Tommy J. DeBardeleben

Crying Wolf On A Birding Site



February 18th, 2018, was a day I will always remember.  It was the first time I got lucky enough to see my favorite animal, the Gray Wolf, in the wild.  I was on a birding trip with my friends Janet Witzeman and Josh Wallestad.  Josh, Janet, and I were driving through a snow storm en route to seeing a Boreal Owl that someone had found roadside in the famous Sax-Sim Bog.  As we were closing in on owl and growing in our anxiety levels, something unexpected happened.  While I didn't think anything could possibly top the Boreal Owl or come close to matching the owl's excitement, the exact opposite happened.  A wolf was walking across the road ahead of us and it stood out among all of the rapid snowflakes that were coming down everywhere.  At first I thought it was just an animal of some sort, and I'll never forget Josh saying, "No, that's a wolf!".  The wolf gave us a decent look to the naked eyes as I started to brake the car.  As soon as Janet handed me my binoculars and when I started to get into the motion of lifting them up, the wolf trotted off into the woods, not to be seen again.  He seemingly emerged out of the snowstorm, and went back into it just as quickly.  The sighting fulfilled a life long dream of mine of seeing a wolf, and I found myself wishing over and over that I had a picture to go along with it.  As we looked at the Boreal Owl minutes later, it took me awhile to focus on the Boreal Owl.  Not because there was an intense snow storm taking place, but because I had just seen my first wolf, the one animal I would choose over such an owl.  And the Boreal Owl was still epic, of course..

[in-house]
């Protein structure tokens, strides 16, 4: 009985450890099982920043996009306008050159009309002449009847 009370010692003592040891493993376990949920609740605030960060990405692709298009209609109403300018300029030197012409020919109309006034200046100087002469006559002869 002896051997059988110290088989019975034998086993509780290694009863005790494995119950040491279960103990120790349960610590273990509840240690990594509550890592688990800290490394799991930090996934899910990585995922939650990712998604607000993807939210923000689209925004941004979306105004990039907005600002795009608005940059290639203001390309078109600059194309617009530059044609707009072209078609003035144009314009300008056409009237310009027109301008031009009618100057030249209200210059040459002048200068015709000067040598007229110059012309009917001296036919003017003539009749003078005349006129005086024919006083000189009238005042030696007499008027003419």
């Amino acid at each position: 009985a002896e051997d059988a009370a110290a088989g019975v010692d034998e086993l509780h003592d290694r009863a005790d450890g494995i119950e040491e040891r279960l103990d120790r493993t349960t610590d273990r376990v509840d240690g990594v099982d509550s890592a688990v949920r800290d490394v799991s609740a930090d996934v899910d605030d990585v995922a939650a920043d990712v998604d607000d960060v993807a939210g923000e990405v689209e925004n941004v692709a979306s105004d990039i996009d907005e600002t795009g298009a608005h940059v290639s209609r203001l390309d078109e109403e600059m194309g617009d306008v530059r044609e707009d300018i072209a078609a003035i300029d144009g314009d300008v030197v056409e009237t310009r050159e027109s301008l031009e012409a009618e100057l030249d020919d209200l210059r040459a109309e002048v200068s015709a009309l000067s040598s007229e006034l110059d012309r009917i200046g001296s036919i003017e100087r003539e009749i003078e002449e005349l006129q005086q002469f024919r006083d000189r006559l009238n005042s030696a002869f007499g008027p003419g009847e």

I've thought about that Gray Wolf a lot ever since I was lucky enough to see it.  Since my first sighting, I've been wanting another.  I even had thoughts about going to Yellowstone National Park to look for wolves there.  My recent vacation was a hardcore birding trip to Greenlee County, Arizona.  Greenlee County is the most under-birded county in the history of Arizona ornithology, and I decided to spend six days in it, covering it from north to south.